In line with this. your persuasive prescription is to follow the money trail. Suspect the work of scientists who are well paid in money and perks for their views, whether they are conscious of the influence or not. Using this meter, we believe Duesberg, given his huge sacrifice, and we suspect Michaels’ work because of his long history of being paid by big money interests who like his views.

    OK, this makes sense, since the money pressure on Duesberg is to be right (useless sacrifice otherwise), while the money pressure on Michaels is to be wrong (or anyway pro-undustry).

    But most people who enjoy the consensus advantages are suspect on the same basis. So maybe we should conclude that, ceteris paribus, the minority view is more likely to be right.

    In fact, given that all revolutions start with minority support, the view that is most likely to be right then is therefore the later, minority view, rather than the earlier, majority view.

    Another reason to believe that HIV$AIDS is wrong!

    Still, there are five practical points that can be made against your theory though, we believe.

    1) suspicion is not fact, and in the Anglo Saxon legal tradition one is innocent until proved guilty, as it should be. Michaels’ may be a man of steel, unbending in the face of temptation. Like Singer, he may even recant a little, to the chagrin of those who thought they had bought him.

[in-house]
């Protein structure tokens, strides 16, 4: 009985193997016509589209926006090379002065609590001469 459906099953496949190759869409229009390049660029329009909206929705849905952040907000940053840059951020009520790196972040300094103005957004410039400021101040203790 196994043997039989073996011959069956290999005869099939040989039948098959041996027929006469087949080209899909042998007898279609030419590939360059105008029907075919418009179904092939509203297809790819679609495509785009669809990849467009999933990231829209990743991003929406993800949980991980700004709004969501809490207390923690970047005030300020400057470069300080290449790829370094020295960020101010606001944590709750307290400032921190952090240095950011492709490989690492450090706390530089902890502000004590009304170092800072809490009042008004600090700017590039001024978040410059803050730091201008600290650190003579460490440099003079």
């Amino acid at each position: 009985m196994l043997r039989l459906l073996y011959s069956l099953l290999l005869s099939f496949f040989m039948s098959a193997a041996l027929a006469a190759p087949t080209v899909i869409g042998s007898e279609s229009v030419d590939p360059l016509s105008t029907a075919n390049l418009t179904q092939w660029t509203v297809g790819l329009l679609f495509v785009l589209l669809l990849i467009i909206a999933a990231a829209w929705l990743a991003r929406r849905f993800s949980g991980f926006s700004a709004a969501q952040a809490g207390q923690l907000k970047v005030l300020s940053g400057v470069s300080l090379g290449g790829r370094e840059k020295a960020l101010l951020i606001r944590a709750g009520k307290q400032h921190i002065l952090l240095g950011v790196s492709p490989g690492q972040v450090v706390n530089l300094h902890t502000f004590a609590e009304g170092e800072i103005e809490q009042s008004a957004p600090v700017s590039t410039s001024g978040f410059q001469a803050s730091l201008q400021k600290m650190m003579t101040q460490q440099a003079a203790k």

2) is it right to have these kinds of cynical suspicions in the first place? The New York Times does not allow writers for its Travel section to go on junkets (trips paid for by PR agencies or governments) and then report a story on that destination. Is that distrust of their writers valid? Surely if they trust them normally they should also trust them if they go on a junket, say some.

    3) what correlation is there between staying squeaky clean and being right? Can’t be 100%. Duesberg might be straight as a gun barrel and still be wrong, and Michaels could be as twisted as a spiral staircase and still be right, or anyway truly believe in what he says.

    4) fourth, your point that the climate consensus is the most thoroughly peer reviewed consensus in the history of science seems well taken. Since there seem to be only ten well known scientists who hold out against it, it seems unlikely they are right. But this is exactly what people say about dissenters in HIV?AIDS, isn’t it? Too few of them to be right.

    5) it’s not all cakes and ale when you take industry money – there are penalties for being on the wrong side of the consensus in climate science, since it becomes harder to get published (one reason Singer gave for a poor showing in the UN review) and very isolating. Many people will judge you a mule, and suspect your motives.

    So in the end it seems to us the only thing that is black and white in all this is the literature and the data and reasoning it records. That’s why this blog uses it as the arbiter of truth.